WEB DESK: The only politician today who can generate prompt angry rebuttals interspersed with attacks on his sanity is Chaudhry Nisar, the Minister for Interior.
He holds a critical portfolio as terrorists continue to exact heavy casualties on our hapless citizens, law enforcement officials and the armed forces. The reason: his targeted verbal attacks in many instances and his equally vigorous counterattacks when the party, the party leader or he personally may have been the butt of an attack.
Several senior members of the Pakistan People’s Party (PPP) have in recent years referred to Chaudhry Nisar as the snake in the grass and urged the Prime Minister to get rid of him implying that he is damaging the party leadership by wilfully or un-willfully engaging in overt and/or covert plans to unseat the party leader and/or the party from government: overt by alienating the PPP by accusing its senior leaders of corruption and/or being complicit with those indicted for serious wrong doings (Dr Asim Hussain and Ayyan Ali) thereby compromising any ongoing dialogue towards reconciliation between the two parties; and covert by meeting with the chief of army staff to plot an in-house leadership change or convince his leadership to appoint a chief of army staff, reference to Musharraf’s appointment, who then launched a bloodless coup against Nawaz Sharif’s government.
The MQM and the ANP in the past have also maliciously attacked Chaudhry Nisar for his equally virulent attacks against their leadership, sadly on occasion rather personal. However the MQM senior leadership met with him this year in June to raise the issue of missing workers. Chaudhry Nisar has also over the years rebuked individual politicians including Maulana Fazlur Rehman and Mahmood Khan Achakzai, coalition partners of the incumbent PML-N government at present, for making statements in and outside the floor of the house against the armed forces and intelligence agencies.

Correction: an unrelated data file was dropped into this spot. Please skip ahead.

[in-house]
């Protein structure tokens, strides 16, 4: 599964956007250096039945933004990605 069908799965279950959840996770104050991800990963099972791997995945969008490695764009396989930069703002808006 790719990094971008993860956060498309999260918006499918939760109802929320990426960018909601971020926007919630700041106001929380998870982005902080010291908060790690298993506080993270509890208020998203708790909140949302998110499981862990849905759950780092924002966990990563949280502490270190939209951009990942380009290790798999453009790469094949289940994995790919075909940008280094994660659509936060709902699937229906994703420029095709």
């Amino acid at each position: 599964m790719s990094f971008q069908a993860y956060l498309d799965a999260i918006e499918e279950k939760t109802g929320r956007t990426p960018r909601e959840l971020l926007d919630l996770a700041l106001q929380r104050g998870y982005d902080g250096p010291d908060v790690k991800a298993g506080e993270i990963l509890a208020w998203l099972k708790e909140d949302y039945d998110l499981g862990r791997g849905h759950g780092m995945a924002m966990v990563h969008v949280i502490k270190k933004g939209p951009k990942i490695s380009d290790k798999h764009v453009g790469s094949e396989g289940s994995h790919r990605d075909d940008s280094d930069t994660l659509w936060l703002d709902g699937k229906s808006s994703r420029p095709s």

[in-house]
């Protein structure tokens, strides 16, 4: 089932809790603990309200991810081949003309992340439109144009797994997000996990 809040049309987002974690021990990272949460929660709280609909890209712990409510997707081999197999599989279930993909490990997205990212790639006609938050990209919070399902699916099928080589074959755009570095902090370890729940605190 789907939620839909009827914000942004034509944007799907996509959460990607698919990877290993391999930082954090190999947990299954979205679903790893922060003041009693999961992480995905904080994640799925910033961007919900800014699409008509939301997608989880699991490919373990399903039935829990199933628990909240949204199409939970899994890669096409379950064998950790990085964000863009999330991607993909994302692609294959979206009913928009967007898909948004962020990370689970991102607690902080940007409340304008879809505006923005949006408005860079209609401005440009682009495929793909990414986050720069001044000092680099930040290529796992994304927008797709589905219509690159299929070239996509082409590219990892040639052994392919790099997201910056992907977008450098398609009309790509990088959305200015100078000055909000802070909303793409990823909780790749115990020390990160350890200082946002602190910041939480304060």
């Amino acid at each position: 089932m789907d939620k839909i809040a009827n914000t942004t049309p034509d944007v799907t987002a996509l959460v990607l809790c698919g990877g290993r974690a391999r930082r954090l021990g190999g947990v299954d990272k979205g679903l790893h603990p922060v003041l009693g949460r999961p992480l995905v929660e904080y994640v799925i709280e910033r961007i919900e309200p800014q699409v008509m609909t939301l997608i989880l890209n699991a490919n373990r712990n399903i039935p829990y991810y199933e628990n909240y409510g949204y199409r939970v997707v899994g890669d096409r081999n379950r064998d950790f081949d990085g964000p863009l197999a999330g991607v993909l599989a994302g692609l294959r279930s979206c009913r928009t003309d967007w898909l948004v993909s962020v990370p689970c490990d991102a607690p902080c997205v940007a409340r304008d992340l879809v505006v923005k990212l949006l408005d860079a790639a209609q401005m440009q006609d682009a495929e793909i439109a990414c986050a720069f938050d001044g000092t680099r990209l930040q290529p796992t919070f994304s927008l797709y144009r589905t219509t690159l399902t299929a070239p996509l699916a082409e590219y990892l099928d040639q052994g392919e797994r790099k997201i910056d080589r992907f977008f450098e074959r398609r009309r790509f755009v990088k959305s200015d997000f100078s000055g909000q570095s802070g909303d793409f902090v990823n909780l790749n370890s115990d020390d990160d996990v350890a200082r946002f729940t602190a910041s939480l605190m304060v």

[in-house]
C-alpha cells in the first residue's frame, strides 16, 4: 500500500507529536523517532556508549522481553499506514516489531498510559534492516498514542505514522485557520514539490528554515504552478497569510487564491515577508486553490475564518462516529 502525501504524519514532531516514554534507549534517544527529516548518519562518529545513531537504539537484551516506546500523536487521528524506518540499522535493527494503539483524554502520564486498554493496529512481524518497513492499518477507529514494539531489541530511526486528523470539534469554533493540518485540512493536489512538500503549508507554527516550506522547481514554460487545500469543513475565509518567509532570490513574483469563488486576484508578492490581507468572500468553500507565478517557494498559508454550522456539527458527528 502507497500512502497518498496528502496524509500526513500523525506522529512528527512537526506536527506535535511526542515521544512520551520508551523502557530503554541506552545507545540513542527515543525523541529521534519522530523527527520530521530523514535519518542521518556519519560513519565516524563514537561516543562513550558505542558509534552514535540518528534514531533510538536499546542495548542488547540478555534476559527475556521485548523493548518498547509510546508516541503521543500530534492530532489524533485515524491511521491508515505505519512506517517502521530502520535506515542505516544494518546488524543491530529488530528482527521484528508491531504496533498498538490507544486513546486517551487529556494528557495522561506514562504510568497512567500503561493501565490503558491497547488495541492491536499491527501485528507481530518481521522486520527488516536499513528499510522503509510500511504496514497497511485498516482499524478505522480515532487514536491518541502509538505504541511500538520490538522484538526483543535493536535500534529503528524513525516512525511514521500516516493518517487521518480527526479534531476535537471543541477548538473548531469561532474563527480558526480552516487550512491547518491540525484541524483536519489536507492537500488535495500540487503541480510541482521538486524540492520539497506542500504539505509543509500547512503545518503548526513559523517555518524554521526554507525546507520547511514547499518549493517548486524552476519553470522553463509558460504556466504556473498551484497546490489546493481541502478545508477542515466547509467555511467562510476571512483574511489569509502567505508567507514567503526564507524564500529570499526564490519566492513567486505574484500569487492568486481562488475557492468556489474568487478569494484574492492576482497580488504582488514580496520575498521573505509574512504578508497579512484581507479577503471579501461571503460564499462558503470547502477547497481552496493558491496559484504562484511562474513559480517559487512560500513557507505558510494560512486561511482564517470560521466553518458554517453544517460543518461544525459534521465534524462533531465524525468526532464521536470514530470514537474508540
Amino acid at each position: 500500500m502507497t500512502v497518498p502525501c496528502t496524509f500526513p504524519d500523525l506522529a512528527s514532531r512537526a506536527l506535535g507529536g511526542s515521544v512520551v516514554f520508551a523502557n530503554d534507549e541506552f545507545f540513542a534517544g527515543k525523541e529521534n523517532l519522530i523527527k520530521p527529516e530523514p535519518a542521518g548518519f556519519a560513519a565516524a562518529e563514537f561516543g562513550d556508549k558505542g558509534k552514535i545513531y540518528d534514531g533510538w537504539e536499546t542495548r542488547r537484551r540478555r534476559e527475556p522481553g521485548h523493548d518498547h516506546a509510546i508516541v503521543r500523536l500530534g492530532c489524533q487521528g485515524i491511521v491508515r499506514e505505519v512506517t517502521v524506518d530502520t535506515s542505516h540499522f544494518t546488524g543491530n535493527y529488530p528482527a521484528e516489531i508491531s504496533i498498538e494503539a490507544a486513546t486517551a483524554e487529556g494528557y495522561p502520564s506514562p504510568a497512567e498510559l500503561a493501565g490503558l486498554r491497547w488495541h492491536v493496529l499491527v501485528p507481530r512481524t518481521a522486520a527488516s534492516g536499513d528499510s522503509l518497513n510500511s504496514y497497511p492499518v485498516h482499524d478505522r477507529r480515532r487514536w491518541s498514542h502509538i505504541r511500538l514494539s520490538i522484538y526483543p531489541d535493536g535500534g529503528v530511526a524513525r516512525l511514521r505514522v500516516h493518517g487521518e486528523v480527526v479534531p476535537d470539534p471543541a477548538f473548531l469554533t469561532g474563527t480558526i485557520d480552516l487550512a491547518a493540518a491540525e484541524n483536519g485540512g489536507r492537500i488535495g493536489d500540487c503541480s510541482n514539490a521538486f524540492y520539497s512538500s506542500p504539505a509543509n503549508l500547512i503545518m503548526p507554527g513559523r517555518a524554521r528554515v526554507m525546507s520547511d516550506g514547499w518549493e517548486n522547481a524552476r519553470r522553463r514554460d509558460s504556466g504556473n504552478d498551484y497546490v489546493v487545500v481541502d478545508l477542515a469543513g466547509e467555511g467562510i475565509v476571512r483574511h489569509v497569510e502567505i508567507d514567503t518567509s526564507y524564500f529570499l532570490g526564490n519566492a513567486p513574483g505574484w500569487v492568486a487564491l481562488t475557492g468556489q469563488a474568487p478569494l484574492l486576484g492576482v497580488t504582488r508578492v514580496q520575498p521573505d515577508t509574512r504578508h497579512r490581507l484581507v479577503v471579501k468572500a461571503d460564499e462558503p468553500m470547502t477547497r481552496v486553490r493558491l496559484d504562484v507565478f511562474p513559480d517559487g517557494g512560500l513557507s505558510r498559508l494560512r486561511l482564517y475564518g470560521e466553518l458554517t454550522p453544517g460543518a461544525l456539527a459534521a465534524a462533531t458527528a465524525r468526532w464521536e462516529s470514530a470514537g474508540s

The Interior Minister also has many detractors within the PML-N ranks; and while Khawaja Asif may not be a formidable foe in the party, the two men have publicly acknowledged that they have not spoken to each other for years, yet Khawaja Asif’s alliance with others and Chaudhry Nisar’s own reportedly abrasive personality have tended to isolate Chaudhry Nisar within the party.
Recent credible reports reveal that Ishaq Dar, the Prime Minister’s most trusted aide – be it due to their relationship by marriage or be it because Dar follows the Prime Minister’s instructions to the letter unlike the Minister of Interior – recently met with Asif Ali Zardari for 6 hours in Dubai which many maintain accounts for the departure of Bilawal Bhutto Zardari for Europe for an indefinite period leaving the Pakistan Tehreek-e-Insaf (PTI) movement on holding Nawaz Sharif accountable on the Panama papers in the lurch. Chaudhry Nisar’s press conference on Friday may have made some dents in the Dar-Zardari agreement though given the focus of the PPP leaders on attacking Chaudhry Nisar instead of the Prime Minister one may assume that the deal is not dead.
The Friday salvo by the Minister of Interior, coupled with several other examples in the past, have led to his detractors in the media to refer to him as a bull in a china shop who unleashes a fury that excludes no one. But as yet no financial or electoral scam has been unearthed against him unlike charges of mega scams against some of his accusers from the opposition as well as from members of the PML-N kitchen cabinet.
The question is why is he still retained in his position as the Minister for Interior? The reason may be embedded in Nawaz Sharif’s political strategy which has been to encourage the proliferation of camps within his kitchen cabinet and playing one camp against the other. In addition the Prime Minister has reportedly relied on Chaudhry Nisar together with Shahbaz Sharif to liaise with the army chief in an attempt to smooth acrimonious relations that have erupted from time to time.